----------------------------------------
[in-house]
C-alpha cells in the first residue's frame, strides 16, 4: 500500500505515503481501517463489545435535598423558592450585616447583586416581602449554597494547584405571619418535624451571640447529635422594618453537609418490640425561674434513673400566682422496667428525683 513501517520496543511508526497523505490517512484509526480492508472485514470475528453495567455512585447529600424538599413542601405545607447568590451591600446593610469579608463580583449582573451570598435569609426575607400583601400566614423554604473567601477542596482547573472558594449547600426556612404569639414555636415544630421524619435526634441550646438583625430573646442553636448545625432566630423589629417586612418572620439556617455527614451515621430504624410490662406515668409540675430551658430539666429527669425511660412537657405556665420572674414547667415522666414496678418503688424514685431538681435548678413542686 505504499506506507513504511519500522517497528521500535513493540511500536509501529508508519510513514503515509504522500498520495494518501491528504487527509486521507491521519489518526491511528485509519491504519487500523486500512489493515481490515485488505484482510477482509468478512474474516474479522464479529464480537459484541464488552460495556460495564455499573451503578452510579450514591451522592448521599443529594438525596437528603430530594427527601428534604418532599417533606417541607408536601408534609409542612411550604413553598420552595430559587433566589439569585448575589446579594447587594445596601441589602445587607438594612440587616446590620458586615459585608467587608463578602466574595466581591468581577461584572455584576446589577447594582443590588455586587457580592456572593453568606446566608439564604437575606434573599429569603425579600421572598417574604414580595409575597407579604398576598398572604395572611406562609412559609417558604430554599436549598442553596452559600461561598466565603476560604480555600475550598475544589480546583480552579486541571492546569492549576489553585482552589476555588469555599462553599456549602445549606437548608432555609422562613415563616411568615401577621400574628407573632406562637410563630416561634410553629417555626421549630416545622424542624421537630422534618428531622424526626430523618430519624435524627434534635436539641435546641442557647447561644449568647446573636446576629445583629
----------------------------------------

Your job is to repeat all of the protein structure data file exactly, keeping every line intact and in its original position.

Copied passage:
[in-house]
C-alpha cells in the first residue's frame, strides 16, 4: 500500500505515503481501517463489545435535598423558592450585616447583586416581602449554597494547584405571619418535624451571640447529635422594618453537609418490640425561674434513673400566682422496667428525683 513501517520496543511508526497523505490517512484509526480492508472485514470475528453495567455512585447529600424538599413542601405545607447568590451591600446593610469579608463580583449582573451570598435569609426575607400583601400566614423554604473567601477542596482547573472558594449547600426556612404569639414555636415544630421524619435526634441550646438583625430573646442553636448545625432566630423589629417586612418572620439556617455527614451515621430504624410490662406515668409540675430551658430539666429527669425511660412537657405556665420572674414547667415522666414496678418503688424514685431538681435548678413542686 505504499506506507513504511519500522517497528521500535513493540511500536509501529508508519510513514503515509504522500498520495494518501491528504487527509486521507491521519489518526491511528485509519491504519487500523486500512489493515481490515485488505484482510477482509468478512474474516474479522464479529464480537459484541464488552460495556460495564455499573451503578452510579450514591451522592448521599443529594438525596437528603430530594427527601428534604418532599417533606417541607408536601408534609409542612411550604413553598420552595430559587433566589439569585448575589446579594447587594445596601441589602445587607438594612440587616446590620458586615459585608467587608463578602466574595466581591468581577461584572455584576446589577447594582443590588455586587457580592456572593453568606446566608439564604437575606434573599429569603425579600421572598417574604414580595409575597407579604398576598398572604395572611406562609412559609417558604430554599436549598442553596452559600461561598466565603476560604480555600475550598475544589480546583480552579486541571492546569492549576489553585482552589476555588469555599462553599456549602445549606437548608432555609422562613415563616411568615401577621400574628407573632406562637410563630416561634410553629417555626421549630416545622424542624421537630422534618428531622424526626430523618430519624435524627434534635436539641435546641442557647447561644449568647446573636446576629445583629